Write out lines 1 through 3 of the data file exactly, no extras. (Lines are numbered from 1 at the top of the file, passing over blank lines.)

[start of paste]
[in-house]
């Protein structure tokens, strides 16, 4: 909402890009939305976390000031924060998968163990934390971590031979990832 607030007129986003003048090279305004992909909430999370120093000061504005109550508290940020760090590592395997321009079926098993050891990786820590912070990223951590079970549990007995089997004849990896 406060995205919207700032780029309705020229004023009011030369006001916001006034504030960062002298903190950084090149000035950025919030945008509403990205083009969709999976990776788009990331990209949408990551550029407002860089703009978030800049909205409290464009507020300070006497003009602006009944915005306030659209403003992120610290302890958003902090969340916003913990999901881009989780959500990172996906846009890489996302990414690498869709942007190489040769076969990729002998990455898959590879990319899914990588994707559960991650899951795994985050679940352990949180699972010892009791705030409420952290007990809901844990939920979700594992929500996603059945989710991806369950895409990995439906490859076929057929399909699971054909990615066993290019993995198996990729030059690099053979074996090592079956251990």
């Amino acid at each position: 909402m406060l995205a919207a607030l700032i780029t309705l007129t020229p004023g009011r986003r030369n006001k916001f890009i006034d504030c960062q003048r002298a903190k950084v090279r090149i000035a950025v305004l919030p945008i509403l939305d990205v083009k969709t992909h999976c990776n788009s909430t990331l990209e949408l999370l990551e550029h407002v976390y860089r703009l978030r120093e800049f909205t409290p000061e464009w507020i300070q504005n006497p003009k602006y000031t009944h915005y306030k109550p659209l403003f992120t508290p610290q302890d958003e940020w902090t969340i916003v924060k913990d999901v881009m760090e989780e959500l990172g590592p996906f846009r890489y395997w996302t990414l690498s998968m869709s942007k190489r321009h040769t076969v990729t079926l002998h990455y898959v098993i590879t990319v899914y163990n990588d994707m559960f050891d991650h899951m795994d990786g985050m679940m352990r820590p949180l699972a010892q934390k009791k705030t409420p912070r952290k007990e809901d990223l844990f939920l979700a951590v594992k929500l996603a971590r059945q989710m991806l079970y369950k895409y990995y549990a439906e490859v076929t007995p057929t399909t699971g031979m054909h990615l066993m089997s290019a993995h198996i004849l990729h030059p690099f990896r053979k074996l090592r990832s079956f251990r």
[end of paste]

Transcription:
[in-house]
């Protein structure tokens, strides 16, 4: 909402890009939305976390000031924060998968163990934390971590031979990832 607030007129986003003048090279305004992909909430999370120093000061504005109550508290940020760090590592395997321009079926098993050891990786820590912070990223951590079970549990007995089997004849990896 406060995205919207700032780029309705020229004023009011030369006001916001006034504030960062002298903190950084090149000035950025919030945008509403990205083009969709999976990776788009990331990209949408990551550029407002860089703009978030800049909205409290464009507020300070006497003009602006009944915005306030659209403003992120610290302890958003902090969340916003913990999901881009989780959500990172996906846009890489996302990414690498869709942007190489040769076969990729002998990455898959590879990319899914990588994707559960991650899951795994985050679940352990949180699972010892009791705030409420952290007990809901844990939920979700594992929500996603059945989710991806369950895409990995439906490859076929057929399909699971054909990615066993290019993995198996990729030059690099053979074996090592079956251990």
């Amino acid at each position: 909402m406060l995205a919207a607030l700032i780029t309705l007129t020229p004023g009011r986003r030369n006001k916001f890009i006034d504030c960062q003048r002298a903190k950084v090279r090149i000035a950025v305004l919030p945008i509403l939305d990205v083009k969709t992909h999976c990776n788009s909430t990331l990209e949408l999370l990551e550029h407002v976390y860089r703009l978030r120093e800049f909205t409290p000061e464009w507020i300070q504005n006497p003009k602006y000031t009944h915005y306030k109550p659209l403003f992120t508290p610290q302890d958003e940020w902090t969340i916003v924060k913990d999901v881009m760090e989780e959500l990172g590592p996906f846009r890489y395997w996302t990414l690498s998968m869709s942007k190489r321009h040769t076969v990729t079926l002998h990455y898959v098993i590879t990319v899914y163990n990588d994707m559960f050891d991650h899951m795994d990786g985050m679940m352990r820590p949180l699972a010892q934390k009791k705030t409420p912070r952290k007990e809901d990223l844990f939920l979700a951590v594992k929500l996603a971590r059945q989710m991806l079970y369950k895409y990995y549990a439906e490859v076929t007995p057929t399909t699971g031979m054909h990615l066993m089997s290019a993995h198996i004849l990729h030059p690099f990896r053979k074996l090592r990832s079956f251990r």